Using language to approach such events is a complicated process, no less so because ethical concerns pervade and necessarily affect other aspects of tragic discourses, particularly ones which are replete with descriptions such as “unimaginable,” “unthinkable,” “inexpressible,” and “unspeakable.” For example, despite a long career as an author of Holocaust texts, Jewish survivor Elie Wiesel asserts, “One cannot write about the Holocaust” (9). To write is to fail not only in adequately representing the “unrepresentable” but to fail also the process of writing itself.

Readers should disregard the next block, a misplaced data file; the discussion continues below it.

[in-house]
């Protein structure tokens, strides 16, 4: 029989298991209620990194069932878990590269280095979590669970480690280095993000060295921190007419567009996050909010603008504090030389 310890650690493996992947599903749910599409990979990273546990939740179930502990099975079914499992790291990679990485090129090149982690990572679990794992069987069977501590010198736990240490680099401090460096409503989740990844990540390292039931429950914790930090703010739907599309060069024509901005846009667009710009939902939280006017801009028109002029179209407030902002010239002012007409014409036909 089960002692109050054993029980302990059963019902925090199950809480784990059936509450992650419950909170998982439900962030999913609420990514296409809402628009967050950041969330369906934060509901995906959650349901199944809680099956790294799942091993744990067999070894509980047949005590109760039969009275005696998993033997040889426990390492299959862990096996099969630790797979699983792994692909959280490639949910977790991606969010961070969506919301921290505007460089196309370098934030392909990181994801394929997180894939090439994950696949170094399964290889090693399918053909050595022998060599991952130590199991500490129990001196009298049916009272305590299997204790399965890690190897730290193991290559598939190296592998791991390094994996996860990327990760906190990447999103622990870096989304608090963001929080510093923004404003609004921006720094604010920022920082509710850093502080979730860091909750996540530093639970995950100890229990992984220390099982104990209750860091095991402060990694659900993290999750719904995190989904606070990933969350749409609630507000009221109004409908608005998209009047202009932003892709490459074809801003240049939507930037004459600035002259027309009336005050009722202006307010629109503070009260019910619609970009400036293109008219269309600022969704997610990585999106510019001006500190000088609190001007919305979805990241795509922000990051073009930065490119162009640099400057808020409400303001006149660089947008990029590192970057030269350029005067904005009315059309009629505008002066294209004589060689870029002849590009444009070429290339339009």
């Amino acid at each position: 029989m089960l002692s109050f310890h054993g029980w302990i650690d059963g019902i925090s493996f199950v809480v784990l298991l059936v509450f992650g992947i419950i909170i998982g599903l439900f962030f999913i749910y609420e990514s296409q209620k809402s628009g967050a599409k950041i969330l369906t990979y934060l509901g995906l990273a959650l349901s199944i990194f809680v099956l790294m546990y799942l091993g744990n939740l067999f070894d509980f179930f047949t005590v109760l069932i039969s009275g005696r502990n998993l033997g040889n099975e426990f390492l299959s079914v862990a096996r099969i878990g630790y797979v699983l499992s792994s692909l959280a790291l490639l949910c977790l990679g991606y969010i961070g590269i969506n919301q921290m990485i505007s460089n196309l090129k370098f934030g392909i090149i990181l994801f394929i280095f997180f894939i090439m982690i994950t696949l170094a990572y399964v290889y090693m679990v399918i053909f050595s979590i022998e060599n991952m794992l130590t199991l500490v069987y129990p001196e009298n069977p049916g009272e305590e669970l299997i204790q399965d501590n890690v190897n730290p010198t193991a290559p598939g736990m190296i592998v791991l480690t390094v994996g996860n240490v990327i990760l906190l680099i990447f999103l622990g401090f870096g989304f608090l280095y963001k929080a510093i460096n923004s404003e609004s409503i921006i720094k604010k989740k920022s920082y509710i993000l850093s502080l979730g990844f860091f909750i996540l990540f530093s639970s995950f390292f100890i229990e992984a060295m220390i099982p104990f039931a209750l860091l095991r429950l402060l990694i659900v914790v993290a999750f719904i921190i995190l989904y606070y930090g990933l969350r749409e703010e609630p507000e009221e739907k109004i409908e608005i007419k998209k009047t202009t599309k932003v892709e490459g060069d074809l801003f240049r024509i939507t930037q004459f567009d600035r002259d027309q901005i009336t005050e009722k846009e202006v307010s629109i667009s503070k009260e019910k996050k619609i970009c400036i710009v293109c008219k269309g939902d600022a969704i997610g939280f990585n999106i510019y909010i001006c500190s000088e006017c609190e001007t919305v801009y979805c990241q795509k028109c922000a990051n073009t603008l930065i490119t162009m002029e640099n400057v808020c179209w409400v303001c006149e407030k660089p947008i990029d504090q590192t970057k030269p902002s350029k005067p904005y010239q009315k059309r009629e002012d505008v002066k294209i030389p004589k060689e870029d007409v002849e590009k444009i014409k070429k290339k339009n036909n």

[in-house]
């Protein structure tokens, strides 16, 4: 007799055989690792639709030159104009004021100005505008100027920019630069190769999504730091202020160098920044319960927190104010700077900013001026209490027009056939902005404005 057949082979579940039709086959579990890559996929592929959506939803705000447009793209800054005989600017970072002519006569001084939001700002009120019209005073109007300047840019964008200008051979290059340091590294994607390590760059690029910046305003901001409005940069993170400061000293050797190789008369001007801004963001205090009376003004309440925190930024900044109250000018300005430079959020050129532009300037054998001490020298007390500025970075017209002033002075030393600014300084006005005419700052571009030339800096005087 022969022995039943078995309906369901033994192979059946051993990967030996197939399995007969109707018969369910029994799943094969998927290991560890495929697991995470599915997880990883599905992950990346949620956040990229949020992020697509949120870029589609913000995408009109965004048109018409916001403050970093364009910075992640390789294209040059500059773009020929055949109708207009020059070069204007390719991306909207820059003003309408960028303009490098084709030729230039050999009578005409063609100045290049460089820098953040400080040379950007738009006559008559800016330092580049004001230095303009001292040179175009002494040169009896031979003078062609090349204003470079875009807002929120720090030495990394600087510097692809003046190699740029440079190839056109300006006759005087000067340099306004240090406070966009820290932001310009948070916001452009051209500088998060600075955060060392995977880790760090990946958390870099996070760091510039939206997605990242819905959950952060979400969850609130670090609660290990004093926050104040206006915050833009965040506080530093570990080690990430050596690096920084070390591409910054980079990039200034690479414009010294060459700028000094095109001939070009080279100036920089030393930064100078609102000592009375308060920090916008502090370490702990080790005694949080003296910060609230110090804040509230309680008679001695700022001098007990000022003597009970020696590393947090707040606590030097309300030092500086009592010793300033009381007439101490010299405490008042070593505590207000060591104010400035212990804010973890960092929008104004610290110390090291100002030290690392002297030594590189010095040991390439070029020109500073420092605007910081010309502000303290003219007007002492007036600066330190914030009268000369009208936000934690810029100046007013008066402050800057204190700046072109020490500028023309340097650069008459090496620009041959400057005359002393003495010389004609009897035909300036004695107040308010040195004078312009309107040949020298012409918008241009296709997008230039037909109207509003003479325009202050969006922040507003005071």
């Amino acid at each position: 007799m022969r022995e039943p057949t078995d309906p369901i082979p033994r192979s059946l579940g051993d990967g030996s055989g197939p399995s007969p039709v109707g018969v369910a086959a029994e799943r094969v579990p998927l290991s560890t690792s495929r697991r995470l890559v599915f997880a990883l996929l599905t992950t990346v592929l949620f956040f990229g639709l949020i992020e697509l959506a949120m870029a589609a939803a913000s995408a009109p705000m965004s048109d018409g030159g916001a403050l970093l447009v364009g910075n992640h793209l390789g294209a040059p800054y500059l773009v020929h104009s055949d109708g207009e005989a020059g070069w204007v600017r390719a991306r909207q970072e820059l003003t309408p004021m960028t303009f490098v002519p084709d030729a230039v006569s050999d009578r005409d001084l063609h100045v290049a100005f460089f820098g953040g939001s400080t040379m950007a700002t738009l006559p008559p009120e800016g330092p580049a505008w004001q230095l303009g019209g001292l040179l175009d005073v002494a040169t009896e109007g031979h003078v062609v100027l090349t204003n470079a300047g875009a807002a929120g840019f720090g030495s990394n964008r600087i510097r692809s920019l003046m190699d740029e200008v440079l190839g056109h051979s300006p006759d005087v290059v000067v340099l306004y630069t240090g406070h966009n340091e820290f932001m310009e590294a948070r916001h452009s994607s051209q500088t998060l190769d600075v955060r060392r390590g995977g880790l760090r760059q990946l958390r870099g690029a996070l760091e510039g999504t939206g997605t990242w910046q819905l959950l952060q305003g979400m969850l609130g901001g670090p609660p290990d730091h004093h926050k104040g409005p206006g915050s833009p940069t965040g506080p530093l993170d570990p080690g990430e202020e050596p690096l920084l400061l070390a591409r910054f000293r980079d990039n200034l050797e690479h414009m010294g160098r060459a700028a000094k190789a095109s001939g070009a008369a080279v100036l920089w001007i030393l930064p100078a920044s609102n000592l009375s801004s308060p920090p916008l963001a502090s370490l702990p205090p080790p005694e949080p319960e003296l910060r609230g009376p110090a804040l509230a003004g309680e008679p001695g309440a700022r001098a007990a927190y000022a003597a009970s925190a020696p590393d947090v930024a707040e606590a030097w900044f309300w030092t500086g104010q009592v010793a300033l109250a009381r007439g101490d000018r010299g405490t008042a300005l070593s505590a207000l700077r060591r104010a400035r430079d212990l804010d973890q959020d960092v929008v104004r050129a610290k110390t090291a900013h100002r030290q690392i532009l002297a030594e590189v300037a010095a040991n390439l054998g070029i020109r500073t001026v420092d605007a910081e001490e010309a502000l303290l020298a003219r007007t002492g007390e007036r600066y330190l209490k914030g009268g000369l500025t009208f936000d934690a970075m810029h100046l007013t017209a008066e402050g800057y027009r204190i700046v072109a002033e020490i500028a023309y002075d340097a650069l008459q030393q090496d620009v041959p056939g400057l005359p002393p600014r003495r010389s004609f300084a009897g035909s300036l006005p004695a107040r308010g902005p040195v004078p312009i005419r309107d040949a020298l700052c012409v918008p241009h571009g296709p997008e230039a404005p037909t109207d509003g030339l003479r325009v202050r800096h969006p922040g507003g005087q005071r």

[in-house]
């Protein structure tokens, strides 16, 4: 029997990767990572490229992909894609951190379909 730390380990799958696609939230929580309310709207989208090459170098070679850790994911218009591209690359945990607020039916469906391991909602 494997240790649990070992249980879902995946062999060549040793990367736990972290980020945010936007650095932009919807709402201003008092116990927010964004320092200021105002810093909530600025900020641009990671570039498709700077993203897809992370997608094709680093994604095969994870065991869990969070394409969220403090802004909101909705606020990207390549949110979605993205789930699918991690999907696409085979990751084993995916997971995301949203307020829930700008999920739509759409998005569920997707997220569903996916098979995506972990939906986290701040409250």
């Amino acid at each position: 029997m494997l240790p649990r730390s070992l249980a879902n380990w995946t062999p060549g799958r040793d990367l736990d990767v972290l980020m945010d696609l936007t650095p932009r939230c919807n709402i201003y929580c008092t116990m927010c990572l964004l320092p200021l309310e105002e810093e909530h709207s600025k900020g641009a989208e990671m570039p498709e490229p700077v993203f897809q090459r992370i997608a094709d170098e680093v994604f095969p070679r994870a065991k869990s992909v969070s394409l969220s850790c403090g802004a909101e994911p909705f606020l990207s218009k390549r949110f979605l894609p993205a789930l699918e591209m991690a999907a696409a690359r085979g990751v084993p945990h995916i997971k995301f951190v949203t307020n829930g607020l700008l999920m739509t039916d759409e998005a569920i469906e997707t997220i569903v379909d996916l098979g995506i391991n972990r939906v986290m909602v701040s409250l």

Maurice Blanchot refers to events such as the Holocaust and the bombing of Hiroshima collectively as “disaster.” For him, disaster is “the limit of writing” for any attempt to describe it will “de-scribe” that which is written (7): “When all is said, what remains to be said is the disaster. Ruin of words, demise writing, faintness faintly murmuring: what remains without remains (the fragmentary)” (33). He continues, referring to disaster as “the improperness of its name and the disappearance of the proper name” (40). However, despite the impossibility of language in the face of disaster, silence is never an option, for the weight of obligation to testify, to speak, and to act as witness is ever present in the absence of language. The only meaning that can be found within disaster is some attempt toward a reclamation of selfhood by way of language. Wiesel himself challenges the survivor, “Anyone who does not actively, constantly engage in remembering and in making others remember is an accomplice of the enemy” (16). Blanchot concludes similarly: “One must just write, in uncertainty and in necessity” (11).